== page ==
Despite the indisposition of Taraba State Governor, Mr. Danbaba Suntai, who was involved in a plane crash last Thursday, there seems to be a plot to prevent his deputy, Alhaji Garba Umar, from stepping into his shoes. With Suntai flown to Germany for medical treatment, analysts are wondering if a vacuum had not been created in the state, writes Omololu Ogunmade
The current situation in Taraba State brings to mind the constitutional crises that trailed the absence of the late President Umaru Yar’Adua when he was receiving medical treatment in Jeddah, Saudi Arabia in 2009. The crisis, after months of tensed political atmosphere, was eventually resolved by the National Assembly a novel approach described as Doctrine of Necessity.
Thus, with the simmering development in Taraba State, unless conscious efforts are made to contain the situation, the vacuum in the hierarchy of the government in the state owing to Governor Danbaba Suntai’s indisposition, may herald a crisis in the state.
Yar’Adua had flown to Saudi Arabia on November 23, 2009 after he was diagnosed of pericarditis, an inflammation of the membrane covering the heart, without transiting a letter to the National Assembly which would have provided his then deputy, Dr. Goodluck Jonathan, to act as president as stipulated by the constitution.
The nation was left without a leader until February 9, 2009 when the National Assembly invoked the Doctrine of Necessity which empowered Jonathan who is now the nation’s president to act in Yar’Adua’s position.
Mindful of the crisis the development had engendered, the National Assembly did not end it there; it undertook a precautionary measure with a view to avoiding a repeat of the situation. By so doing, it further amended Section 190 of the 1999 Constitution, which stipulates that the president or governor must transmit a letter to the National Assembly before his deputy could act in his stead .
The amendment, however, empowers the deputy to act after 21 days in a situation where the president or governor fails to transmit a letter to the National Assembly or House of Assembly while leaving the country or being medically unfit to discharge the functions of his office.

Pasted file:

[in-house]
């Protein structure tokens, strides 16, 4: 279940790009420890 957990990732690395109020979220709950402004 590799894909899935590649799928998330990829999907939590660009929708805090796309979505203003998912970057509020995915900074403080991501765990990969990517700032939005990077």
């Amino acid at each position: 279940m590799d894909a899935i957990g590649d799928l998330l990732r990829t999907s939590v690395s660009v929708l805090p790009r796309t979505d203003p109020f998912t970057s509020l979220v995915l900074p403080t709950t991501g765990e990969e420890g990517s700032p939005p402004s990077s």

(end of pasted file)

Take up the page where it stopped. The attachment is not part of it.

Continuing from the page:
Therefore, the current medical state of Suntai brings to the fore another situation of the exit of a governor without transmiting a letter to the House of Assembly, albeit owing to unforeseen event. Nevertheless, given the proactive move of the National Assembly to have promptly amended the constitution, it is expected that the needless uproar and tension that gripped the polity between 2009 and 2010 would be consciously averted.
Section 190 (1)(2) of the constitution, as amended, stipulates that the deputy governor should take over if the governor is on leave or is unable to discharge the function of his office.
Sub-section 1 reads: “Whenever the Governor is proceeding on vacation or is otherwise unable to discharge the functions of his office, he shall transmit a written declaration to the Speaker of the House of Assembly to that effect, and until he transmits to the Speaker of the House of Assembly a written declaration to the contrary, the Deputy Governor shall perform the functions of the Governor as Acting Governor.”
Subsection 2 reads: “In the event that the Governor is unable or fails to transmit the written declaration mentioned in sub-section (1) of this section within 21 days, the House of Assembly shall, by a resolution made by a simple majority of the vote of the House, mandate the Deputy Governor to perform the functions of the office of the Governor as Acting Governor, until the Governor transmits a letter to the Speaker that he is now available to resume his functions as Governor.”
In the same vein, Section 145 Sub-section two of the constitution as amended stipulates that the Vice-President becomes acting president if the President is not available for 21 days.
Given this trend, if Suntai is not back in office after 21 days, Umar would automatically become the acting governor.
This is, however, in contradiction with the position of the state House of Assembly which has predicated its resolve to embrace such a decision on medical reports from Suntai’s doctors.
The House which faulted the campaign for Umar to assume the duties of acting governor, said until physicians confirm that Suntai was no longer physically and mentally fit to continue in office, he (Umar) should continue to function as the deputy governor.
Chairman, Taraba House of Assembly Committee on Information, Hon. Ishaya Gani, told THISDAY that Suntai would remain the governor and Garba his deputy until a medical report from his physicians indicated that the governor was no longer mentally and physically fit to function as governor.
“Medical doctors of the governor have to confirm that he is not fit to continue in that office before an acting governor would be sworn in. I doubt if it is possible to swear in the deputy governor at this stage because there is no report that the governor is no longer capable of functioning in that office.